Friday, March 13, 2015
One of the more interesting things about Jn 8:1-11, is the fact that the vox populi ... conveniently armed as it was with stones ... didn't turn its blood-thirsty targetings away from the adulteress and begin to assail the ever-annoying Christ. It's not like the public was absent such hair-trigger tendencies (cf. Jn 8:59; Jn 10:31). But I suspect this prospect would have terrified the fingered (and conspicuously solitary) woman even more. One false “companion” had left her to hang by herself, earlier. To have a male Champion face the prospect of being cut down before her eyes, would have proved utterly devastating to the sorely wounded psyche. Our Lord surely would never have countenanced such additional trauma, and it simply did not happen. The woman’s adversaries abandoned the field, their raging passions not satiated yet fully silenced, themselves being shamed by God’s light cast on the soul (and maybe even some odd sand-doodlings, revealing much).
The scenes of Jesus deftly side-stepping the dangers to His physical life, again and again, furnish the Gospel account of the “beloved disciple” with a "hold-on-to-your-seat" grittiness and narrative nuance that is almost unparalleled in its companion books (outside the Passion story, of course). Often we hear of back-room mutterings and political plottings to kill God’s Anointed; intentions, yes, but not specifics. There are a few exceptions. In Lk 4, the Lord’s fellow Nazarenes at synagogue seize Him, and bring him to a precipice. He chooses to shrug off and walk through the murderous crowd, untouched and with foot undashed against a stone. Matthew’s stark revelation of the Herodian holocaust visited upon Bethlehem, and the Holy Family’s heart-breaking (and heart-racing) flight into Egypt, may to many minds approach the intensity of the acute crises detailed in John. What I especially take away from St. John, however, is the knowledge of the Man, who truly could lay down His life whenever and however He deemed as being fit, and to divine plan.
See, stones could break a man, but were not especially cursed. In fact, stones with Writings were sheltered safely inside the Holy Ark of the Covenant. Their writings did not break Christ; on the contrary, He kept them safe and sacred. Stones were not the plan, nor a headlong fall over a cliff. No, a tree with a curse would be man's primordial demise; and a cursed tree for hanging was destined to be man's salvation.
Illustration: Jesus and the Sinner Woman Vasily Polenov. Oil on canvas, 1886-1887. Russian Museum, St. Petersburg
Posted by Michael L. Anderson, M.D., Ph.D at 11:22 AM
Thursday, March 5, 2015
This is a great turn of phrase, used to high effect in the Apology of the Augsburg Confession (AC). There are at least three ways to do it (i.e., depart), since the orthodox Lutheran party openly and fully acknowledges 2-4 Sacraments. One occurs with the dismissal’s blessing at the Altar, during the Holy Supper, which extends the very Peace of God to the penitent. Another “departing,” of a more sordid character, takes place with ANY abuse of the Mysteries, or Sacraments, of God.
Some context here, before continuing further. The ApXII.12 citation is directed at the Roman Confutation of ACXII, the article dealing with repentance. Melancthon argues that the Confutation’s rebuttal treats absolution “very coldly,” and bitterly complains that in the Roman church’s demands of external “satisfactions” for sin, “there is no mention of faith that grasps absolution and consoles the conscience.” This, declares the fuming professor, is “truly” a “departing from the mysteries.” According to Kolb and Wengert’s footnote, this expression is intended as an ironic jab (one phrased in Greek, naturally, by the brilliant Melancthon); one which references the ancient Church’s dismissal of catechumens from the Liturgy of the Holy Eucharist. Note, in passing, that the ancient Church always had a Eucharist in its Serviced-and-worshiping fellowship gatherings. Not all were allowed to fully participate in such fellowship. Things at the Altar were, well, they were closed … harsh as that sounds to modern ears, which paradoxically are thoroughly waxed to the examples of the true saints of the Church, anyways. So we pray to the Great Physician, that His otolarnygoscopic Spirit can fully pry these stubborn organs open, to embrace His will. Amen.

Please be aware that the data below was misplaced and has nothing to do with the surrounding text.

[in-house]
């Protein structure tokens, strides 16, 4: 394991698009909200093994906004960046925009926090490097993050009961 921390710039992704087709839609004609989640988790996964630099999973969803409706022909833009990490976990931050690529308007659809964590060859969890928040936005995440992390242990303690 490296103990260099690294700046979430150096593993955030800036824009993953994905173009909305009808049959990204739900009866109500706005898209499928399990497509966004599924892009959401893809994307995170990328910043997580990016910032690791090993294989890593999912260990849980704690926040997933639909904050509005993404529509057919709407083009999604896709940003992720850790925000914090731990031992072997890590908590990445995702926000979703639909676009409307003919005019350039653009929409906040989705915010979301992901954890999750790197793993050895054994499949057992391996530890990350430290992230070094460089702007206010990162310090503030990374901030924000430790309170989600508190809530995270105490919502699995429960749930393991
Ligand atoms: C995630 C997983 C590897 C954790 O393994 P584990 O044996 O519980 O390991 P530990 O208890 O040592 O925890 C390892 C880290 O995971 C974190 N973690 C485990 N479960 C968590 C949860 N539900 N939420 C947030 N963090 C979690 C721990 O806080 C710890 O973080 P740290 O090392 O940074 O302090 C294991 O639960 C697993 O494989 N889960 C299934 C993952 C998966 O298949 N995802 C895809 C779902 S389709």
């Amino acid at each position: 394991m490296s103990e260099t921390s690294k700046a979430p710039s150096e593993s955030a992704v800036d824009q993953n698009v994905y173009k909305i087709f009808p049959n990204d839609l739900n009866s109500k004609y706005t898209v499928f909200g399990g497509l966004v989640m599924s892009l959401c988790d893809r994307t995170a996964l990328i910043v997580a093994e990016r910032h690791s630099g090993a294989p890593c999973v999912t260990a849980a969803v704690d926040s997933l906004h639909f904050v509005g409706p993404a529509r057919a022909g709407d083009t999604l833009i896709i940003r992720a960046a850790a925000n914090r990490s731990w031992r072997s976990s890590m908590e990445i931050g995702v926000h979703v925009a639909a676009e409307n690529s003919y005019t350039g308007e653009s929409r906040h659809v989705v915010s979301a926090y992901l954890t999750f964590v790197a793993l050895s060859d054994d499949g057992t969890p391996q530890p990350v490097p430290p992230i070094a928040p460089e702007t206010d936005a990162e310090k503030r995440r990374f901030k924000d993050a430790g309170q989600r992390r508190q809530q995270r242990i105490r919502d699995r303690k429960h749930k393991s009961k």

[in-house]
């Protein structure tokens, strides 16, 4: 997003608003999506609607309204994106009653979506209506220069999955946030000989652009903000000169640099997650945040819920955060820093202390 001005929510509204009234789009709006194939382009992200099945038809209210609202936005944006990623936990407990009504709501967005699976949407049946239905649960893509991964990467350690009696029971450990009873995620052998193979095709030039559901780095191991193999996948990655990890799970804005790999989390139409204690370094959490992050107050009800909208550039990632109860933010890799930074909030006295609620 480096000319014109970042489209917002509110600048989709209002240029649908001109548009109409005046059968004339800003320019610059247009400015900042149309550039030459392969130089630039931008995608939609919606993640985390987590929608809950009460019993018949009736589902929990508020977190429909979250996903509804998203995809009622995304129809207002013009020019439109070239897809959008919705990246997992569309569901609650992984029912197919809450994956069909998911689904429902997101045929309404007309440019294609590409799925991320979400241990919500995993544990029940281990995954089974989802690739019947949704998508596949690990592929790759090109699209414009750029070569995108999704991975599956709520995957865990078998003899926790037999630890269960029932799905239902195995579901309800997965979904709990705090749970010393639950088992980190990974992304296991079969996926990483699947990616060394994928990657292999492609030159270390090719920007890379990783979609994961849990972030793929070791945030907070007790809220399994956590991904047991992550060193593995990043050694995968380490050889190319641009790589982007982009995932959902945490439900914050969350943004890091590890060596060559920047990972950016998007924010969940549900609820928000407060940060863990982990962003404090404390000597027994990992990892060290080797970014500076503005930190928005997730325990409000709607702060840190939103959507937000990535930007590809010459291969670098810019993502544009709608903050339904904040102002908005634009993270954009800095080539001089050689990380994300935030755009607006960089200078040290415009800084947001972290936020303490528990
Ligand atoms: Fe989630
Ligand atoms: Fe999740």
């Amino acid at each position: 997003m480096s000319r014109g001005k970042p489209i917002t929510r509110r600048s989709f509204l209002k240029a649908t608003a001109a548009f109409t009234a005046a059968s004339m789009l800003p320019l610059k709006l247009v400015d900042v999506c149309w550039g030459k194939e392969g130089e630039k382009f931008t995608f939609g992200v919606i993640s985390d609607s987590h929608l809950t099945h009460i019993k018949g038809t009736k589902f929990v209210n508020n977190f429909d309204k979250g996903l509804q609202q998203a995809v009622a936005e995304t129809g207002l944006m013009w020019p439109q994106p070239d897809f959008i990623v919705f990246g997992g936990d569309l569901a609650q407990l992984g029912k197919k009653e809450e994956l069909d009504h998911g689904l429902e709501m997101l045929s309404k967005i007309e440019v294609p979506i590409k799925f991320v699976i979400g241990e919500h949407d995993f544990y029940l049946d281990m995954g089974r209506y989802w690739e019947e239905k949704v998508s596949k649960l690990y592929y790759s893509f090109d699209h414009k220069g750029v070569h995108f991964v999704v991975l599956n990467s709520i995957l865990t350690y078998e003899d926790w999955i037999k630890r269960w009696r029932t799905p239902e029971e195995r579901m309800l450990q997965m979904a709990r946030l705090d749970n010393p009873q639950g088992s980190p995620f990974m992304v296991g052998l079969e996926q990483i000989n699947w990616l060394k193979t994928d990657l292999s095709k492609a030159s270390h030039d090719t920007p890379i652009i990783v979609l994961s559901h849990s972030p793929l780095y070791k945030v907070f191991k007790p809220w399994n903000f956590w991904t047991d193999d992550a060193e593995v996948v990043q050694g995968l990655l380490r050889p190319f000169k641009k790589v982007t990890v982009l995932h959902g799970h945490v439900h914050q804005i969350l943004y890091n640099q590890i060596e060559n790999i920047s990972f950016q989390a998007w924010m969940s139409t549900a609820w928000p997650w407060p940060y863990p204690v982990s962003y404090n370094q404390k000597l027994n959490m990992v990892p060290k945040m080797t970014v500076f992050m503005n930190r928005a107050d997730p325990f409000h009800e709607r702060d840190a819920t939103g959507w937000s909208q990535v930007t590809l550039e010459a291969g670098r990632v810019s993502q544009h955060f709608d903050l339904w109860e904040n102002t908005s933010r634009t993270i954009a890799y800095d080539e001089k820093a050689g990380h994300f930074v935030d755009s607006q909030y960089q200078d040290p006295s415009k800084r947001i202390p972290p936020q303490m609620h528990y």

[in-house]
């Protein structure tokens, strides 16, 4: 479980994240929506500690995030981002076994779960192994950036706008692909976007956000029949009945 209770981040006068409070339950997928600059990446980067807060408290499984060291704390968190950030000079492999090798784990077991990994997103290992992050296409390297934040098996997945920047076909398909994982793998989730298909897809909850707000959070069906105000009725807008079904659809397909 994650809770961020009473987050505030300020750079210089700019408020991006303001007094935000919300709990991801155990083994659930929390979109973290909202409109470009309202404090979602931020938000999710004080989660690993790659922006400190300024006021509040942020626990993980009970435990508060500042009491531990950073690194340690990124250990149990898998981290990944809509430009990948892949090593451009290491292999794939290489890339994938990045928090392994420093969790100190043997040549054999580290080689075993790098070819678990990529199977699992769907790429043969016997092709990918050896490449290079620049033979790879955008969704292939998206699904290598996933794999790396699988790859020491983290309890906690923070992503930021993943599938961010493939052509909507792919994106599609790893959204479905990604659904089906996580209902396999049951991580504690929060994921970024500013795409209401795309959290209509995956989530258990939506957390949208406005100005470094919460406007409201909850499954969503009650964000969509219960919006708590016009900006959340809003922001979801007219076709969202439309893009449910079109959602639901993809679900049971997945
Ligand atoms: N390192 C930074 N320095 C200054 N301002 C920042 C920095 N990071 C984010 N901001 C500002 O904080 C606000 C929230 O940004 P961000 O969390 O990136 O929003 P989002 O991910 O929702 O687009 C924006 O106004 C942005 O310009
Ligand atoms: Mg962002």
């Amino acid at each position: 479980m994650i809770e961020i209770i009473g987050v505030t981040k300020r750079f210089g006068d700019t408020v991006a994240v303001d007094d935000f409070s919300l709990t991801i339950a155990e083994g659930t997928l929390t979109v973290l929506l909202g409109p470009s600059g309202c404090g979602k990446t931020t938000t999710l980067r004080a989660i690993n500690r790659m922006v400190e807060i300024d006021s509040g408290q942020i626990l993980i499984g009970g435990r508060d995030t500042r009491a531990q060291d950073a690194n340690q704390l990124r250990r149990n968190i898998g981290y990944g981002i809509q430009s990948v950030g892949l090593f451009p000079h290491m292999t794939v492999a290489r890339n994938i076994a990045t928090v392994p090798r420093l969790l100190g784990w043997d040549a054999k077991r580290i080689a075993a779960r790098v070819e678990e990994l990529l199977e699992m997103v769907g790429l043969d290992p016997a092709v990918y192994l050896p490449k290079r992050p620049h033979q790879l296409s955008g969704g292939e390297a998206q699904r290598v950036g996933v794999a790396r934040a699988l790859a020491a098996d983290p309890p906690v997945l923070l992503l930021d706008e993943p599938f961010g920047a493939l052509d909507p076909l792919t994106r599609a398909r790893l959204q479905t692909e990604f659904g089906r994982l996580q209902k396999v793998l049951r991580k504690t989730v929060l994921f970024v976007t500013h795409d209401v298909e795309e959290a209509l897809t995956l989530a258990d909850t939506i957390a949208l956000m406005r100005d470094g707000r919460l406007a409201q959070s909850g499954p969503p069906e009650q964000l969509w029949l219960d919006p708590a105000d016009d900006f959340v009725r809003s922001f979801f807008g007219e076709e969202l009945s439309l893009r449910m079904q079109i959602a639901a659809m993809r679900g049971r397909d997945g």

Yet another “departing” is the perverse AVOIDANCE of the Mysteries, those wonders with which the Lutheran has been abundantly blessed. Some self-described Lutherans have advocated the dropping of the Holy Supper from celebratory Services conducted on Christmas Eve and Easter, as a means of enhancing “outreach” on those presumably “high-volume," pew-filled days. Apparently, the blessed Sacrament is seen by these rascals as making hard work for the man guarding the paten's gate; or as a shaming device for the 21st century, caring-and-sensitive non-churched person. The truth is, the Church of the Scriptures was graced by the Body and Blood of her Lord EVERY Lord’s day, come what may, and GREW famously. I am guessing that a reverent and believing behavior towards the Mystery of God’s Presence would send a strong evangelical message to the non-churched that something wonderful is being witnessed at the Altar, quite beyond the mega-church’s understanding. But this is evidently beyond the comprehension of the so-called Lutheran, too; they are pitiable creatures demonstrably more into internal emotions and Church Growth scams, than Lord Christ’s insistent “DO this” anamnesis. But shame, of the seeker, is a great concern and worry to them. Perhaps the best available prescription to treat such malady, is to advise the so-called Lutherans to stop projecting their shame regarding the Sacrament, onto others.
Posted by Michael L. Anderson, M.D., Ph.D at 9:49 AM